It's a great challenge for your body and your mind.
It's an enjoyable way to improve your health.
It's an important step in learning to know and respect the nature and the environment.|
Orienteering – brief description
The main instruments of the sport - the map and the compass - were invented in China, one of the world's oldest cultures, more than 3,000 years ago. In the Scandinavian forests, they became tools for training and competitive racing in the late 19th century.
Today, orienteering is a sport, a hobby and a lifestyle for people of all ages, on all continents.
Navigating through mountain terrain as well as city parks, they and explore the nature and the neighborhoods in the search for defined control points. At ultimate speed or at a pace of ones own, they complete courses from a few hundred meters up to marathon distances.
Orienteering can be practiced anywhere and by anyone, both day and night - on foot, on skis, on a bike or in a wheelchair.
At the elite level, it is one of the world's toughest sports. For the recreational orienteer, it is an amazing and amusing way to relax – and develop many skills. Combining physical activity, knowledge and decision-making, fun and competitiveness, orienteering is also branded "an investment for life".
What is orienteering?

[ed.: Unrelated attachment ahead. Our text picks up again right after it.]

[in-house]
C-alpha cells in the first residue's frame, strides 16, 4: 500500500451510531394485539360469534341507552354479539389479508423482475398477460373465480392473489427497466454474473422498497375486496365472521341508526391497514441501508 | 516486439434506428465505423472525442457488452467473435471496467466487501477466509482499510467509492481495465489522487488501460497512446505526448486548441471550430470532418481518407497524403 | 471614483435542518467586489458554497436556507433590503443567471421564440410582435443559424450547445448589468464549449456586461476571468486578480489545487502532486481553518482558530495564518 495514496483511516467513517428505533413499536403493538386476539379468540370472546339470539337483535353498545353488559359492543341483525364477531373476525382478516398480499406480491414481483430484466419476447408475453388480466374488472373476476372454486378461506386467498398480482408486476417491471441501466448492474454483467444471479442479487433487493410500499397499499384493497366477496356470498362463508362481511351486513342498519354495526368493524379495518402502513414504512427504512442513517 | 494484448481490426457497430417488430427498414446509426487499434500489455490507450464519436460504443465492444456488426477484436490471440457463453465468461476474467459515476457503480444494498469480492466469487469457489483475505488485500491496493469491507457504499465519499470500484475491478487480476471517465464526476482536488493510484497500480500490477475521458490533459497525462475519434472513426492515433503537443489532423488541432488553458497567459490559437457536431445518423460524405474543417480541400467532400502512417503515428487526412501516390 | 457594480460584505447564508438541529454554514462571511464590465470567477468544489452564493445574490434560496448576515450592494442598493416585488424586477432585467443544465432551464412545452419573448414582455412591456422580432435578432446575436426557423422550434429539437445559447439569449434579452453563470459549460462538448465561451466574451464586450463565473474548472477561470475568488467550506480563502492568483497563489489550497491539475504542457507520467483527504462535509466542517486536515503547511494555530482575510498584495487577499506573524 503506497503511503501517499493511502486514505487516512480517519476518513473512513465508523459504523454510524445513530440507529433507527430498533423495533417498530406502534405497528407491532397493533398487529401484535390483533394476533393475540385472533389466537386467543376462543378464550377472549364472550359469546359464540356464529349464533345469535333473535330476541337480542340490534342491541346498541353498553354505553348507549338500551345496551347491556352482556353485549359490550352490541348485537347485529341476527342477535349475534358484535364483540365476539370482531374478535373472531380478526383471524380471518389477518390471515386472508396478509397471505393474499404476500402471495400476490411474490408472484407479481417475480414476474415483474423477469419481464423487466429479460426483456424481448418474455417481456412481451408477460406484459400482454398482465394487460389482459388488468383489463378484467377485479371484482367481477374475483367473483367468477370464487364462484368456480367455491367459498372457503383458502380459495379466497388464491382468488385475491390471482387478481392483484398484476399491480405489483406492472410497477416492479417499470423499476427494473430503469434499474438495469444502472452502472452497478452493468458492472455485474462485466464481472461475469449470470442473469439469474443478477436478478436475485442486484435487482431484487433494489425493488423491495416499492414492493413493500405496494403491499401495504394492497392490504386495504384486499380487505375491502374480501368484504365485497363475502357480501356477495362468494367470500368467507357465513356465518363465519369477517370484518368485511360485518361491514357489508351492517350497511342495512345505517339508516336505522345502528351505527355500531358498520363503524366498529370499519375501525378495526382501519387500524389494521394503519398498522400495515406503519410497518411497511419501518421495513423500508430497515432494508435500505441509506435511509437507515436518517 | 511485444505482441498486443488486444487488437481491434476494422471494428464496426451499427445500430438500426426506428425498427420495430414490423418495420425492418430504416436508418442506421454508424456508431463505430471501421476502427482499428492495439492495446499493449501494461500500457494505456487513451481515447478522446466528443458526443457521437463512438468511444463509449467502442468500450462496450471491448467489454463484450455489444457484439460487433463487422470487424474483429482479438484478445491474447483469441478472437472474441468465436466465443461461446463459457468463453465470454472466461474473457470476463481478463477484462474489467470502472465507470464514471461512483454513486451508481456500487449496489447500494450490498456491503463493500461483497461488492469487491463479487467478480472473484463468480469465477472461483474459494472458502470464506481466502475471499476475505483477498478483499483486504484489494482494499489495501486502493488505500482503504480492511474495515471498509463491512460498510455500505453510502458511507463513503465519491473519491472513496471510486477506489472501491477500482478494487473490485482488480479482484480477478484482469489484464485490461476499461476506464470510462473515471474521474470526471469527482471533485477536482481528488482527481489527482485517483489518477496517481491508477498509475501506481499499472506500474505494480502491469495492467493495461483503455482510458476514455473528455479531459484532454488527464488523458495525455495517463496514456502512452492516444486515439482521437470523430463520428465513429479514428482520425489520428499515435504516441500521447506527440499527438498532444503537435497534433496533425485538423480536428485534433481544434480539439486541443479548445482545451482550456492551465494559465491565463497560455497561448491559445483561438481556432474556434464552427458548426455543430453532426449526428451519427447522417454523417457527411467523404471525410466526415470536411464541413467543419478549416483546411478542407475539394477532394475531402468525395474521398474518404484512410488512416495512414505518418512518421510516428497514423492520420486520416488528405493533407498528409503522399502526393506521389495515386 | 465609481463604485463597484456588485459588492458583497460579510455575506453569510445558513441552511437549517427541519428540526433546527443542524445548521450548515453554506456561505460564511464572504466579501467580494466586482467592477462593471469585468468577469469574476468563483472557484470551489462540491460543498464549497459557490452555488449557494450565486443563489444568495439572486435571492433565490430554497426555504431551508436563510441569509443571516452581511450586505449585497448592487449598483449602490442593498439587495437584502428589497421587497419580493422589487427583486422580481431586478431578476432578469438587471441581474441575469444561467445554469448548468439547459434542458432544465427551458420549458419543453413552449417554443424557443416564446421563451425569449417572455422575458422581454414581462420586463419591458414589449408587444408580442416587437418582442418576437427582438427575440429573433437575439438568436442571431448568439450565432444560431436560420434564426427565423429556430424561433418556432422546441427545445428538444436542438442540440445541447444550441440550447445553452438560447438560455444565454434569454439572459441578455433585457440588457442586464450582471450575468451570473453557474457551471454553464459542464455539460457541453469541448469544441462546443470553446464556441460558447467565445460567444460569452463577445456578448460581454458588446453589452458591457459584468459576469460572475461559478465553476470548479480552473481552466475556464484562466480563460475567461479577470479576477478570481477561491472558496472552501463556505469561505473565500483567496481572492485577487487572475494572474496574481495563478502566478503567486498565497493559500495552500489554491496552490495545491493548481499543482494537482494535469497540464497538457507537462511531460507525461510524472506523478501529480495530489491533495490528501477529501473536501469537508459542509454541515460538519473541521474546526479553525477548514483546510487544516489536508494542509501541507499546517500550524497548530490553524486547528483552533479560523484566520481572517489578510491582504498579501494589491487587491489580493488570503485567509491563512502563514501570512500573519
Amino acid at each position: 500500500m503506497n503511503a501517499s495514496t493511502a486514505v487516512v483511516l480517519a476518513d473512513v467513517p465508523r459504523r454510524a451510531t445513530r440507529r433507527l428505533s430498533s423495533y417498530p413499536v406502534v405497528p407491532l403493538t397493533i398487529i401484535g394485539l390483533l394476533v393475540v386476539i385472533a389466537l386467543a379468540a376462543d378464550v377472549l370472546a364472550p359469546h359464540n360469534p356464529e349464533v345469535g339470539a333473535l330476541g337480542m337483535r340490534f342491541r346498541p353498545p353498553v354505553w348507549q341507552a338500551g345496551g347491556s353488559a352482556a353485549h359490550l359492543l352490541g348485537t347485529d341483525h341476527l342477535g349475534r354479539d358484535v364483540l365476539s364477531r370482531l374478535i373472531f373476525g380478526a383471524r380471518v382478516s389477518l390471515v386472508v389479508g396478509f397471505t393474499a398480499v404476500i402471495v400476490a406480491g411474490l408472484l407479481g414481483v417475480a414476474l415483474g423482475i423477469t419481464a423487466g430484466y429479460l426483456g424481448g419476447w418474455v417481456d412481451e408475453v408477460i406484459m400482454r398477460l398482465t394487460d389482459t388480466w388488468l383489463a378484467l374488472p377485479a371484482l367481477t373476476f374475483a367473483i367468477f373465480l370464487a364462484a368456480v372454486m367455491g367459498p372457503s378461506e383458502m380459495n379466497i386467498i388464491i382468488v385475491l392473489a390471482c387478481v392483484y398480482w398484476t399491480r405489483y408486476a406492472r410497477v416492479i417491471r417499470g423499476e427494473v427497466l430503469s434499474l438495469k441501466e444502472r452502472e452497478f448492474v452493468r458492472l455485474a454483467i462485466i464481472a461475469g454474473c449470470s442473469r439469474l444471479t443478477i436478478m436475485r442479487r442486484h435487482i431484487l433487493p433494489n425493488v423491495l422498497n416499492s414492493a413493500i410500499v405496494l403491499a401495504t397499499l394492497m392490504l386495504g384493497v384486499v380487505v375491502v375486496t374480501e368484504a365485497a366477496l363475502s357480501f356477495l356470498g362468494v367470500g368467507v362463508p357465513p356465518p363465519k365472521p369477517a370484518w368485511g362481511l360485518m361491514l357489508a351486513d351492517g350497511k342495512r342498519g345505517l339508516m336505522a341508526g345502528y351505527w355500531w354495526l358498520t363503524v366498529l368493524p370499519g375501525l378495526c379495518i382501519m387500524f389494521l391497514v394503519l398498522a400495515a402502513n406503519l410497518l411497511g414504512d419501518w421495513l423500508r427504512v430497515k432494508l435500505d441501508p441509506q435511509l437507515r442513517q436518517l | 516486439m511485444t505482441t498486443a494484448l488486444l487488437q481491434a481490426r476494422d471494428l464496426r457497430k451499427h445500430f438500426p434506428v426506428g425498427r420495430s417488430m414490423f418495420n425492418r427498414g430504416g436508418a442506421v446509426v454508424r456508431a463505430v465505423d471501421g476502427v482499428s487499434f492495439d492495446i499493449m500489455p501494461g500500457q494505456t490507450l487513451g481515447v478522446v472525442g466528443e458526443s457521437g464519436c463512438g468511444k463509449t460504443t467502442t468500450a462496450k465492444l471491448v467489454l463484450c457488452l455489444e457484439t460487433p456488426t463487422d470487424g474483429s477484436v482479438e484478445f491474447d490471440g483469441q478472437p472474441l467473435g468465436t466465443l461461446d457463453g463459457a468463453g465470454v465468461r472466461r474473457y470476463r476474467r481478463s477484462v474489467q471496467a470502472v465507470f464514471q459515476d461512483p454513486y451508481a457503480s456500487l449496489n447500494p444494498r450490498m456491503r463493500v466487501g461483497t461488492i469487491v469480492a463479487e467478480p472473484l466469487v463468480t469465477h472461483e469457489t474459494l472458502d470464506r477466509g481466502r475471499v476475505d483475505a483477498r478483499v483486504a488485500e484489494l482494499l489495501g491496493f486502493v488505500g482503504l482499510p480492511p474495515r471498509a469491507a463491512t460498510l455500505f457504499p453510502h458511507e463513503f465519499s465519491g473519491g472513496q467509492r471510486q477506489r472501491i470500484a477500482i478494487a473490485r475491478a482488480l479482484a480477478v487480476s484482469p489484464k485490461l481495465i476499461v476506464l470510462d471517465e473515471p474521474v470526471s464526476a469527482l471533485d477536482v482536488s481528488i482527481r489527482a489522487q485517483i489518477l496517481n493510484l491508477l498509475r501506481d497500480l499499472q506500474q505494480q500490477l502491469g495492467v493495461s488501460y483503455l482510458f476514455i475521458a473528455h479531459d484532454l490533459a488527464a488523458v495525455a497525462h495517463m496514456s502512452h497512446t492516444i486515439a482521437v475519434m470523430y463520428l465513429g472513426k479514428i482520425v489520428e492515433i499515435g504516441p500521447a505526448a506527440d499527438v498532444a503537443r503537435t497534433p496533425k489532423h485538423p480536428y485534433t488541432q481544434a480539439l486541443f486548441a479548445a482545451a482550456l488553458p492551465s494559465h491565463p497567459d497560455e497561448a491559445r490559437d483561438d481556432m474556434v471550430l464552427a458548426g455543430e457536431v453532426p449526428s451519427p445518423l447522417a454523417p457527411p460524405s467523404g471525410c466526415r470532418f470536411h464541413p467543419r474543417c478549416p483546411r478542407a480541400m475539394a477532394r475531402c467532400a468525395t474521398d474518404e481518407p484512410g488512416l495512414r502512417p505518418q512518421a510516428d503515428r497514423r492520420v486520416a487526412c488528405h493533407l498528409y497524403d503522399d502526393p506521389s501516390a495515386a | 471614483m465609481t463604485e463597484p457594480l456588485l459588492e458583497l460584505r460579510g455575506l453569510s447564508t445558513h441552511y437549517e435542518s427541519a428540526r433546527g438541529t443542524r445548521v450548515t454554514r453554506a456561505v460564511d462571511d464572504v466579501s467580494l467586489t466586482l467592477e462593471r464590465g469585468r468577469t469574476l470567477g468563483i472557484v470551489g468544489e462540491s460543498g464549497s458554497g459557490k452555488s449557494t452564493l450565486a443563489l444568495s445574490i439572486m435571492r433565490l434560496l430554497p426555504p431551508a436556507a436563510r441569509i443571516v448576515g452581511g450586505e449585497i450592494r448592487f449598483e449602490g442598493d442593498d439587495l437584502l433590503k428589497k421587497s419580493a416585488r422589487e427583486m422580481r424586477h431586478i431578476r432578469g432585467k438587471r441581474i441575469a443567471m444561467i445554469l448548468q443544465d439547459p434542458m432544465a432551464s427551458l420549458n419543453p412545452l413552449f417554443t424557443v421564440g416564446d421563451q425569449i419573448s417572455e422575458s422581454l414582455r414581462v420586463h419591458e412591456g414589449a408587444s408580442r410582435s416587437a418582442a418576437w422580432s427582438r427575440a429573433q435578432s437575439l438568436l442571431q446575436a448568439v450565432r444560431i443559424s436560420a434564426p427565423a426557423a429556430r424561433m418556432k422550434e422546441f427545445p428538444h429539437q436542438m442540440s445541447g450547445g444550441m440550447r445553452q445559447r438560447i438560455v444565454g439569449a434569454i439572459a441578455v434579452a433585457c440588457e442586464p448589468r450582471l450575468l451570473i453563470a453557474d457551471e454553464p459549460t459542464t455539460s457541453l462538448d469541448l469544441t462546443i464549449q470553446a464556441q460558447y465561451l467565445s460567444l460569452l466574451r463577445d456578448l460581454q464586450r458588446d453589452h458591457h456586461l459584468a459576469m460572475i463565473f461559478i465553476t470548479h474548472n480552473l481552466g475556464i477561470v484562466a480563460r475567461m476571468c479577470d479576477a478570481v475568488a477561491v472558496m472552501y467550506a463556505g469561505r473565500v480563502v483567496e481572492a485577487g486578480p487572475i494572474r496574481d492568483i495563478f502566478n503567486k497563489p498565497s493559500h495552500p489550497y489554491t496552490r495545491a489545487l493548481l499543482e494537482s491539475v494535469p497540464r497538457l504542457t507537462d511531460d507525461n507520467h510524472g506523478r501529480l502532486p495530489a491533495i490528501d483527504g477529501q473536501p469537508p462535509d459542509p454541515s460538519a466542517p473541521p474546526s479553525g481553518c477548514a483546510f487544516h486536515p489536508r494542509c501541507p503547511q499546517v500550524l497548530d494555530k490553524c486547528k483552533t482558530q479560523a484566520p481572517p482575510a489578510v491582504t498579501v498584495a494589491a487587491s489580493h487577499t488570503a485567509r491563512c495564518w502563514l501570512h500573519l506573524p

As the motto of orienteering suggests: "Finding your way through an unknown terrain," it is a sport where you have to combine both your physical and mental skills. It is a sport where you have to navigate in terrain as fast as you can with your only navigational tools being a map and compass.
At the starting line each competitor is given a map with controls marked on it. The controls are connected with a straight line and each runner has to collect them in given order - but this is the only "restriction" involved. Otherwise everything depends on your own decisions - it is up to the runner to choose the route to the control. The obvious strategy is to find the fastest - though often not the shortest - way possible as it is only time that matters in the finish.
Orienteering is practiced by both women and men, at elite or at a recreational level. Many people do it for fun, and for the pleasure of being in the nature. As well, the age range is wide - the categories spread from children at 10 years of age to masters of 85 and older.
Orienteering can be practiced in several disciplines. The most common is foot-orienteering, though with time and development of the sport other forms of orienteering have started to flourish. Mountain-bike-orienteering has marked significant growth in the numbers of participants in recent years. Ski-orienteering is a regular, well-established orienteering
discipline, as well as trail-orienteering - all of these with own World Championships.
What is so special about orienteering?
Statistics in Finland, where orienteering has long traditions, show that more than 80 % of the orienteers on the labor market have a university exam. It is a sport that attracts highly intelligent people, probably so due to its nature: You do not only need to be well trained in order to move swiftly through terrain - you also have to have certain mental capacities
to be able to understand the way the terrain is reflected on the map. Another special aspect of orienteering is its mass form. Most events are public, common to ordinary athletes and the elite, with an average participation of around 1,000. The biggest, multi-day events attract